Life flows in patterns of rest and activity. Our hearts contract and relax beginning twenty two days after conception until the end of our lives. Our breath is also a perpetual reminder of nature’s commitment to act then relax. We inhale and pause; then exhale and pause, marking the course of our lives from the first inhalation at the moment of birth to the last exhalation at the moment of death.
In the Vedic tradition, the entire universe is a symphony of rhythms. When we’re in synchrony with this dance of nature, we feel balanced and whole; when we lose our rhythm, we feel a sense of disharmony or dis-ease. According to Ayurveda, we can nurture our health by living in harmony with the natural rhythms of the environment – including the rhythms of the seasons.
As autumn begins in the Northern hemisphere, we are entering a natural time of quieting as nature withdraws her energy and turns inward. In many traditional cultures, the shorter days and longer nights signaled the time for going within and reflection . . . for rest and renewal. In our modern world, however, there is a tendency to disconnect from these natural rhythms. Instead of slowing down, we may feel a compulsion to become even busier as the holiday season begins and the insistent voices of the media and marketplace urge us greater heights of consumption and activity.
Meditation is a technology for accessing the silence and harmonizing with the natural rhythms of life. Before and after every thought-wave of the mind, the ocean of awareness is silent. Most of the time, our thoughts are coming so fast and furiously that we don’t notice the deep stillness that gives rise to the activity of the mind. Meditation is like a bath for the mind . . . it refreshes and clears our mind, allowing us to see the same experience from a different point of view.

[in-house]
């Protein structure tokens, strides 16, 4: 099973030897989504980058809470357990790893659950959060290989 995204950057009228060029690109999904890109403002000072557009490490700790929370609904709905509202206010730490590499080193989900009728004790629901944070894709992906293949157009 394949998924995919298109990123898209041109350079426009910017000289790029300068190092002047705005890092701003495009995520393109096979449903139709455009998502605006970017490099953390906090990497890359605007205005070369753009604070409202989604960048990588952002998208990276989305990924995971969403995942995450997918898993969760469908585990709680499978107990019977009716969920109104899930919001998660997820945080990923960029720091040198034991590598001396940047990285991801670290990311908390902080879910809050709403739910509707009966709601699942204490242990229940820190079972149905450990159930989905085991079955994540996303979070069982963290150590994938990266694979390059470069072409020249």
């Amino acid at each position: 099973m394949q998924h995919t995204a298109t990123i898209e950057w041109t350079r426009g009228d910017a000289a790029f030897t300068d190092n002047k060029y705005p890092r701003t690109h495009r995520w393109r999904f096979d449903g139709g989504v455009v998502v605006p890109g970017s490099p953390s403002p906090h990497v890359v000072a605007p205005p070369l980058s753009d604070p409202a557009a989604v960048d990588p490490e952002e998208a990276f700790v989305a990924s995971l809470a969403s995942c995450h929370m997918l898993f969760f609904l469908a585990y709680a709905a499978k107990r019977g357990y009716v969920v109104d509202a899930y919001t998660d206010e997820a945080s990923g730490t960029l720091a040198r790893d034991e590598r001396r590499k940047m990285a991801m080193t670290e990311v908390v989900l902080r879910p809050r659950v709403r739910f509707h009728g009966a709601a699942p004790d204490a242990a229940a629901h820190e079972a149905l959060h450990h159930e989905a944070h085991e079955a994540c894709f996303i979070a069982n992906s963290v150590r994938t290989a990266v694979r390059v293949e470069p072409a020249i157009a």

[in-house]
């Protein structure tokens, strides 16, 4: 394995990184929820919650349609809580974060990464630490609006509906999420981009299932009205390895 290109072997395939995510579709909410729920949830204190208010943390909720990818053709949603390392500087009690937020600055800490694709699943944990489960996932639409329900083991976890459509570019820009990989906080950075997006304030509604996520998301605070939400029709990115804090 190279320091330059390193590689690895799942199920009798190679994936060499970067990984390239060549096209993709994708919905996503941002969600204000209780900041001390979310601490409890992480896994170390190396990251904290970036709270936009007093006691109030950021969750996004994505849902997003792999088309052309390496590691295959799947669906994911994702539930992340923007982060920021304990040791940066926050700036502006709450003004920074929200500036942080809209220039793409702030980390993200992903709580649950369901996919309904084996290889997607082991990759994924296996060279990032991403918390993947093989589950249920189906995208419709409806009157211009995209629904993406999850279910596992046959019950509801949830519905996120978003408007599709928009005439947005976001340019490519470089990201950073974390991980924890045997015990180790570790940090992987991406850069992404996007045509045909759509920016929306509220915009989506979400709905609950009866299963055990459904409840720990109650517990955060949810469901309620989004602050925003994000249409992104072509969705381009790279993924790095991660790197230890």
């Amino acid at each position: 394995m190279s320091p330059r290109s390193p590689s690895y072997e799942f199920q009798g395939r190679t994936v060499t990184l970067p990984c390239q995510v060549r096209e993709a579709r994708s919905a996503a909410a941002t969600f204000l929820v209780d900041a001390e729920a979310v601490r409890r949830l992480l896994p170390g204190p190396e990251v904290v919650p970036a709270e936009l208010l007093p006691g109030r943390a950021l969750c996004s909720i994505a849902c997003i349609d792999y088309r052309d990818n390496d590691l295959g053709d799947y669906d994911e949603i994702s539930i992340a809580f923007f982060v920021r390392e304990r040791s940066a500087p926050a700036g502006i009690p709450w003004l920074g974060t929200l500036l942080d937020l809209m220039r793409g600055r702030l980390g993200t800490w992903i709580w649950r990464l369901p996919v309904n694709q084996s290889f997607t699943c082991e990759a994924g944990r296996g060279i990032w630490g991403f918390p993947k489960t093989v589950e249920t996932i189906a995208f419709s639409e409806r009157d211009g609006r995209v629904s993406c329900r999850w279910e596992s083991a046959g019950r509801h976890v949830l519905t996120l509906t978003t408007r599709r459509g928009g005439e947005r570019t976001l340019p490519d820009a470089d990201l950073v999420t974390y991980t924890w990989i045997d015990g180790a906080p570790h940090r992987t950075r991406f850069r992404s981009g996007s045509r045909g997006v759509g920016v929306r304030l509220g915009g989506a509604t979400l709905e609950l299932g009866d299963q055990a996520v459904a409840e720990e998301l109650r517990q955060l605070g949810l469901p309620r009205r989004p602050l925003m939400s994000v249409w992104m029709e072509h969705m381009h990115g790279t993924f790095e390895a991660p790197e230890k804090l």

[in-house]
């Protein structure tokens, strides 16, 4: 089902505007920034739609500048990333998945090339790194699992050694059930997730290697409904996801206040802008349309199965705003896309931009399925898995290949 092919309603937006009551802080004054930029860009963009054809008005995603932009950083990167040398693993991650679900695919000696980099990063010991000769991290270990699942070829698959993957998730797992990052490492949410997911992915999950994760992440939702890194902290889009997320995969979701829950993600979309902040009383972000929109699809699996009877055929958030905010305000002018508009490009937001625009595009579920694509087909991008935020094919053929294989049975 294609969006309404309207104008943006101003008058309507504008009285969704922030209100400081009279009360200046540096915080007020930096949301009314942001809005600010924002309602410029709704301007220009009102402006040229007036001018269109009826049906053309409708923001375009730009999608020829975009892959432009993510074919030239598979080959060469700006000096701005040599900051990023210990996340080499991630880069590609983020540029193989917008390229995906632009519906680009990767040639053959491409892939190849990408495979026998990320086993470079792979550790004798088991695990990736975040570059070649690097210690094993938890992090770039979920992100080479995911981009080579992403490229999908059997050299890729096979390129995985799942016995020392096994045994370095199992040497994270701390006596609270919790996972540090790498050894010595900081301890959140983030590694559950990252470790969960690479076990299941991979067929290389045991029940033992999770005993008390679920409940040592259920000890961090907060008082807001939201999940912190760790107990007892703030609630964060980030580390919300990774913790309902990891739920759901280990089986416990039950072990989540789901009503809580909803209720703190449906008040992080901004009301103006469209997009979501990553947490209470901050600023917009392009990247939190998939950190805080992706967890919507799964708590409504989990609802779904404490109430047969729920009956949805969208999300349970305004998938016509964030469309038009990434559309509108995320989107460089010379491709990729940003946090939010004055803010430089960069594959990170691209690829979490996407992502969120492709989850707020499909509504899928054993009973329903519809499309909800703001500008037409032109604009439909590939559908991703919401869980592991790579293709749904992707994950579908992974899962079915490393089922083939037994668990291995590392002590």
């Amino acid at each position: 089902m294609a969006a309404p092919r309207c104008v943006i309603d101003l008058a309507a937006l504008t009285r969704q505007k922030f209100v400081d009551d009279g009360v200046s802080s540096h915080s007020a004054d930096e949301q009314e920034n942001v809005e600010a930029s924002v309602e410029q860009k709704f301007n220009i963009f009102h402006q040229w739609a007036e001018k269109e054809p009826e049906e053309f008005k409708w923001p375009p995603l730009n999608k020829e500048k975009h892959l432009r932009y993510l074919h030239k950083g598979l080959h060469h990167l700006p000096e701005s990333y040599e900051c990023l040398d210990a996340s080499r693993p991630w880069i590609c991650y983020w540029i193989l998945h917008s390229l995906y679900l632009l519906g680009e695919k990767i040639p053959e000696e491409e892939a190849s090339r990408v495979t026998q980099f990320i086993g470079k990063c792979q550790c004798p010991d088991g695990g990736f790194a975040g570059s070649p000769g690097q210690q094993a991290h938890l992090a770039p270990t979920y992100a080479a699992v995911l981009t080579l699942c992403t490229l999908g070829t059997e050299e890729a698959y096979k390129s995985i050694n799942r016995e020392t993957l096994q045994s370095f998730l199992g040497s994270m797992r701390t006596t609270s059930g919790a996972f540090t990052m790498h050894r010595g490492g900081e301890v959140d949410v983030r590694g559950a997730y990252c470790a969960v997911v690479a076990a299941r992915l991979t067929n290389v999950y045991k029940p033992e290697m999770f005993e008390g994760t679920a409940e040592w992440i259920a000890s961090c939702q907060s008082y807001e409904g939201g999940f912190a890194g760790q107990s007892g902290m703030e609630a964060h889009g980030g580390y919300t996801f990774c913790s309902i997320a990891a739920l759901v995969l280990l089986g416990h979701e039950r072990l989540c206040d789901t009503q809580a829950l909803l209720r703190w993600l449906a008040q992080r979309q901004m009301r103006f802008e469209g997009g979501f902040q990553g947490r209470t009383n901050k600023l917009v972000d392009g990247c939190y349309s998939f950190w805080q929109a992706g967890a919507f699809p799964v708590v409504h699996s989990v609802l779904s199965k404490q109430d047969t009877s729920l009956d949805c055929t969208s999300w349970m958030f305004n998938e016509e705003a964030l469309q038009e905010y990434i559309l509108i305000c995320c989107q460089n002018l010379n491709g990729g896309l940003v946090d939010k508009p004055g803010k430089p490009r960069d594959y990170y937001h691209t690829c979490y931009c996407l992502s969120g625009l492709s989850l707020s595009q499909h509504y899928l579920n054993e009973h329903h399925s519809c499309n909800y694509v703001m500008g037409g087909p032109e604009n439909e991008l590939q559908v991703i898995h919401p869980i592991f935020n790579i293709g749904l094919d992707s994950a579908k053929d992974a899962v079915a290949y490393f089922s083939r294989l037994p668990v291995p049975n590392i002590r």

Meditation also provides deep rest for the body. During meditation, breathing slows, blood pressure decreases, and stress hormone levels fall. Some studies have found that long-term meditators have biological ages that are nearly twelve years younger than their chronological age. This is the power of the restful awareness response.
Enter the Silent Ocean of Awareness
There are many different meditation techniques that can quiet and relax the mind. Chanting, listening to music, free-form dancing, observing the ocean waves break against the shore can temporarily still the mind’s chatter and provide a glimpse into the silence space between thoughts. Here at the Chopra Center we teach a mantra-based meditation technique called Primordial Sound Meditation. What I love about this practice is that it’s systematic and simple. We don’t have to get obsessed about being in a certain posture or a certain position or learning a whole set of complicated instructions. We simply close our eyes, quiet our mind, and enter a more expansive state of awareness. And that refreshment allows every aspect of our lives to become more clear . . . more balanced.
So as we enter this season of quiet renewal, I encourage you to find your own ways to withdraw from the world of activity and busyness, if only for a few minutes each day – and harmonize with your own internal cycles of rest and renewal.